“I declare the earth is hollow, and habitable within; containing a number of solid concentrick spheres, one within the other, and that it is open at the poles 12 or 16 degrees; I pledge my life in support of this truth, and am ready to explore the hollow, if the world will support and aid me in the undertaking.”
Crazy as this pledge may sound in the twenty-first century, the words of retired U.S. Army Captain John Cleeves Symmes, written in 1818, initiated an idea that would lead to the greatest organized exploring venture since Lewis and Clark. Symmes was not the first to proffer a hollow earth theory. His predecessors included no less than Edmond Halley, the seventeenth century astronomer, who posited the concept as a way of explaining the different locations of the geographic and magnetic poles.
After publishing his hollow earth theory in 1818, Symmes set forth on a lecture tour in 1820, promoting the idea that mild and navigable rivers flowed into large portals at the north and south poles. He believed that a ship sailing at the edge of one of the portals wouldn't even feel the downwardness of the journey into the interior of the planet; all the sailors would notice would be succeeding layers of land on either side of these polar holes, land teeming with wildlife and possibly previously undiscovered peoples.
Though Symmes wasn't a particularly vibrant speaker his theory gathered a number of estimable follwers including professors and men of science. In 1822 Symmes petitioned the U.S. Congress, announcing his “belief of the existence of an inhabited concave to this globe.”
Symmes' letter to Congress made a specific request “that two vessels of 250 or 300 tons” be commissioned for the expedition. One of Symmes' admirers was a young newspaper editor from Ohio, Jeremiah Reynolds. Reynolds proved a charismatic speaker on the subject, but eventually the two hollow earth believers went their separate ways. While Symmes favored a voyage to the North Pole, Reynolds adamantly espoused an expedition seeking the South Pole.
Reynolds's speaking prowess and his ability to make friends in high places led scientific groups to inundate Congress with letters of support for a government sponsored exploration of the uncharted islands of the South Pacific and a search for an ice covered continent surrounding the supposed hole at the South Pole.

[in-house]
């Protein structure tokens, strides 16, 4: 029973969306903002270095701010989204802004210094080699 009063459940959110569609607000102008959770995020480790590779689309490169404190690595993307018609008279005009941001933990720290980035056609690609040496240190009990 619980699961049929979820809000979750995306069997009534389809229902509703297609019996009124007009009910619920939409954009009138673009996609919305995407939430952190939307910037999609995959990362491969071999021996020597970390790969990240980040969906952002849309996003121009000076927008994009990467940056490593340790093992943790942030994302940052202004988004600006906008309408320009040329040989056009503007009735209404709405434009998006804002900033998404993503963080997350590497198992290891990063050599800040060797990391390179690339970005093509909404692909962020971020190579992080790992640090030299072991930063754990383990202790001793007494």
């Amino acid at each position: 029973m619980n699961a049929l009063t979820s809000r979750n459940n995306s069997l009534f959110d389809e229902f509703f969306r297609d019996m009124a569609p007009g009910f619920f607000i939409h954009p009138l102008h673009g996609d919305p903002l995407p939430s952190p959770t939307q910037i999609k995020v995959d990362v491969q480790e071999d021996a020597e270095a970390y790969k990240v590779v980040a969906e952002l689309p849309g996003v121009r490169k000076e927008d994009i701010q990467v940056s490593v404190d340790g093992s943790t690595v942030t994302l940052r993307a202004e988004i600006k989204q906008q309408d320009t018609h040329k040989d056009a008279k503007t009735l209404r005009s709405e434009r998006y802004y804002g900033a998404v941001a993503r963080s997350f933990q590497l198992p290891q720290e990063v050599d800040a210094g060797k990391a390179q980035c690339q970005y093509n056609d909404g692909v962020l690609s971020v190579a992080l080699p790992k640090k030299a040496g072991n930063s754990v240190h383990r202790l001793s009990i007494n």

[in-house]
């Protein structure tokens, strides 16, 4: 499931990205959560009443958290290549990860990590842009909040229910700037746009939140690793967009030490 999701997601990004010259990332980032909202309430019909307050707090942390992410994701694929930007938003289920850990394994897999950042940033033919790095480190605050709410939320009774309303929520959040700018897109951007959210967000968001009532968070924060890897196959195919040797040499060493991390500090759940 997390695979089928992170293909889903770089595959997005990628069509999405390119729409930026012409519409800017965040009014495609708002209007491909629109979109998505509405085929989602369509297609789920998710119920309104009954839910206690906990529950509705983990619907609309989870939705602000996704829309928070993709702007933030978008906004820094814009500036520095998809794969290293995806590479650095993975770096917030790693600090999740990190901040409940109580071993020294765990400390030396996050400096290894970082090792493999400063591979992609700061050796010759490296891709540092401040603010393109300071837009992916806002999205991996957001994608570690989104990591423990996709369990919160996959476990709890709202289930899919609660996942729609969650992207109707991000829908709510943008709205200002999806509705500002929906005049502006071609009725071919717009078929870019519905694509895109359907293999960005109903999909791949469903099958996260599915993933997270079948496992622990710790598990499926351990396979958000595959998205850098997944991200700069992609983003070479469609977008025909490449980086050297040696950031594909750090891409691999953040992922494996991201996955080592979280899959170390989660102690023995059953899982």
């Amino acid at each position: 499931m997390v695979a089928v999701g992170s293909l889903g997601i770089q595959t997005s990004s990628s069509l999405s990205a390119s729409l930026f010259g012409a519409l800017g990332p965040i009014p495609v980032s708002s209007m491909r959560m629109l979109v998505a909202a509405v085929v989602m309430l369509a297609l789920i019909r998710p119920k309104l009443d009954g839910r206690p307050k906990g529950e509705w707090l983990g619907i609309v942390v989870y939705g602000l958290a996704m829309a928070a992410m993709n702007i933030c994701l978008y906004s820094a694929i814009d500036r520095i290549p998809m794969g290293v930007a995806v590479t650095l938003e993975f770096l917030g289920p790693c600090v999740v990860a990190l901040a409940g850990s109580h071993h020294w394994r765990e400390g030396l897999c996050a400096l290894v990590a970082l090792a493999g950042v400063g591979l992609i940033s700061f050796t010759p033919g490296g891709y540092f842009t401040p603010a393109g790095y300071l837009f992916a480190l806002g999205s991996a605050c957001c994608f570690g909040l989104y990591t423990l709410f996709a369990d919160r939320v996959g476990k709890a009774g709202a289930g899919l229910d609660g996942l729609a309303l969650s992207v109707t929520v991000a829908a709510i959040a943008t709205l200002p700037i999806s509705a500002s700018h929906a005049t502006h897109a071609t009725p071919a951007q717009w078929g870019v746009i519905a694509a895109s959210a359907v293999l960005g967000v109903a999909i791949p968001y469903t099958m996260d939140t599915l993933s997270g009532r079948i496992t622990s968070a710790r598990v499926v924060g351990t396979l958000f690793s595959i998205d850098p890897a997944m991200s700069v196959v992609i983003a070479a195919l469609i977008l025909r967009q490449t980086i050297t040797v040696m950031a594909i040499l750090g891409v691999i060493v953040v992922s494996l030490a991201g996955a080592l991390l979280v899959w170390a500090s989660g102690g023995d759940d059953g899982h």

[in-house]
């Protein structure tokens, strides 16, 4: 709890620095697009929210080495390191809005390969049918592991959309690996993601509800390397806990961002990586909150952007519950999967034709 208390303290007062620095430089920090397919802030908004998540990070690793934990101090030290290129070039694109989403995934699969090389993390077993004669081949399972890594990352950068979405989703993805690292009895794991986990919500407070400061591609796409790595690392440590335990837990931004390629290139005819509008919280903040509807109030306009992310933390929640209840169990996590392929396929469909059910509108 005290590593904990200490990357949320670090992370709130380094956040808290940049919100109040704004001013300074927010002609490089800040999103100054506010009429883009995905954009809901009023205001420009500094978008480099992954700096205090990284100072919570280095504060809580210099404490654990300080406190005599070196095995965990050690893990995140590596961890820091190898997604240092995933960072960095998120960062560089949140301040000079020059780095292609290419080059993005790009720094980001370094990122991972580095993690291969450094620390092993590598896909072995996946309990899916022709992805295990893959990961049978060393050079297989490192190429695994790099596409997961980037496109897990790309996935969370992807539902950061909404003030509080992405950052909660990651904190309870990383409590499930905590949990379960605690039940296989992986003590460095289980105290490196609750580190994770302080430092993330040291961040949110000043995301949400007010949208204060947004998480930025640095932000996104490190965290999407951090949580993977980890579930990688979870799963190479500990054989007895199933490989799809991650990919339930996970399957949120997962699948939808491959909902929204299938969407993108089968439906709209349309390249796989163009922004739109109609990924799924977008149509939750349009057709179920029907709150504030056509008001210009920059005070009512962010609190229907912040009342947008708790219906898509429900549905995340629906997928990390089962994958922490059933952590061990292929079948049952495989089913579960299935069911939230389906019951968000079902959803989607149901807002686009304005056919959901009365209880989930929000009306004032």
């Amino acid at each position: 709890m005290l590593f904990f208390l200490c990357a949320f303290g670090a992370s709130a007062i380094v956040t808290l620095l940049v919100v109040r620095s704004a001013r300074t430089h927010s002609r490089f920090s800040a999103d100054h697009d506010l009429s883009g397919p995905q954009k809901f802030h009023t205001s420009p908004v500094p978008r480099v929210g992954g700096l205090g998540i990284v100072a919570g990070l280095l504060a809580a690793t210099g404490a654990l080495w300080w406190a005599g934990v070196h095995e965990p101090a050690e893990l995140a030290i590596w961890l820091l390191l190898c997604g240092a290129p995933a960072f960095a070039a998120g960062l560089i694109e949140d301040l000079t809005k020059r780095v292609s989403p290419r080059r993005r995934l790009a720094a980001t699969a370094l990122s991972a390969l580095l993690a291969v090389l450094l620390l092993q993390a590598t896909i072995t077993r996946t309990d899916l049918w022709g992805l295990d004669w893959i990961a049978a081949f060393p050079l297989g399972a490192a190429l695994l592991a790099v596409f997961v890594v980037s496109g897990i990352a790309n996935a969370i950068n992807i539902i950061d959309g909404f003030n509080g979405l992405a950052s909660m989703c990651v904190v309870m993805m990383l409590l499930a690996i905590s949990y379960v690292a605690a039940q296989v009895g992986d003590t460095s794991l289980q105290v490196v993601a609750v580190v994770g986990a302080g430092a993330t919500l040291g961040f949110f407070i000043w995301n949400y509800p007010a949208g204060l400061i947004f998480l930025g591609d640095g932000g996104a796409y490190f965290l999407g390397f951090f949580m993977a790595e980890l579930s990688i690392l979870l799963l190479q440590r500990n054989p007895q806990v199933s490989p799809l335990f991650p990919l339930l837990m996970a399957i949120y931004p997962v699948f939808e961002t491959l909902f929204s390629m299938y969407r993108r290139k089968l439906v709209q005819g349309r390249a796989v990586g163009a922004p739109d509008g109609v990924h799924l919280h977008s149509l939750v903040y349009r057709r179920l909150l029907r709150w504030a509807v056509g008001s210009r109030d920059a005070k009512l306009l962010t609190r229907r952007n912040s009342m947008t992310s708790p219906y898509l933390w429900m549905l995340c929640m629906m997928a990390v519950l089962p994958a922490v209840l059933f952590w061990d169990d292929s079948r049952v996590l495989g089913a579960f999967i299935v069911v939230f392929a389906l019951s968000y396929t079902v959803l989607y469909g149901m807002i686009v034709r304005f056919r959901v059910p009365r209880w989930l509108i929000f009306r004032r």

Symmes died in 1829, but, by then, the possible sea going exploration of the south seas grew closer to reality. A handful of expeditions were conceived, but mostly due to naval and political infighting failed to leave the docks until 1838.
August marks one hundred seventy-nine years since the United States Exploring Expedition set sail from Norfolk, Virginia. Most any American will recognize the names Lewis and Clark, but few can tell you anything about Lt. Charles Wilkes, commander of six vessels and nearly 350 men on the four year sea voyage of the U.S. Exploring Expedition, or Ex Ex as it was commonly referred to at the time.
Wilkes' voyage stopped at the Madeira Islands, Rio de Janeiro, went around Cape Horn, up the west side of South America to Chile and Peru, then into the great wide open of the Pacific. Lt. Wilkes was a nautical surveyor of some note, having mapped Georges Bank off New England (his charts were followed well into the twentieth century). The Ex Ex included several civilian scientists including Titian Peale and James Dwight Dana (from the vast Dana family of Massachusetts that also produced his contemporary, Richard Henry Dana of Two Years Before the Mast fame).
Wilkes' vessels located an Antarctic continent west of the Balleny Islands (named for the English whale ship captain who first discovered these volcanic isles). On the Hawaiin Islands Wilkes insisted on carrying a housed pendulum to the top of Mauna Loa. He forced locals to act as porters, ignored their instructions to follow a well-worn trail, blazed his own much lengthier one, and by the end of the elongated trek many of his own men, not to mention the locals, suffered from snow blindness, altitude sickness, and assorted other injuries.
On Fiji, Wilkes killed eighty or more locals as retaliation for his nephew and another crewman being killed while bartering for food supplies. The expedition produced the first thorough map of the Oregon and Washington coastline; however, one of the group's ships, Peacock, foundered on the Columbia River bar. Wilkes sent an overland party south; it eventually reached Sutter's Fort, supping there with Mr. Sutter himself.
Wilkes predicted that San Francisco and Puget Sound would one day provide wondrous ports, but he was court-martialed, in part, for whipping mildly disobedient sailors repeatedly with a cat o' nine-tails. History being as inherently contradictory as Wilkes, the record shows he was acquitted of the court-martial charges. In short Wilkes's legacy proved a mixed bag. Many discoveries of a geographic, botanical, and zoological point of view, but the loss of twenty-eight crewmen and two ships.
John Cleeves Symmes and Jeremiah Reymolds might have been dismayed that Wilkes did not find a portal to the hollow earth at or near the South Pole, but without their outlandish beliefs and their prosletizing for the hollow earth theory, Wilkes' four year voyage of discovery may not have taken place.
The finest study on Wilkes' exploring expedition resides within the pages of Nathaniel Philbrick's Sea of Glory. Philbrick is also the author of In the Heart of the Sea, the real life story of the whale ship Essex and its fateful encounter with a very large whale. Herman Melville, of course, based a good deal of Moby-Dick on the misfortunate of the Essex. It is believed by some that Captain Ahab's manaical nature was based on Lt. Wilkes' ruthless treatment of his sailors.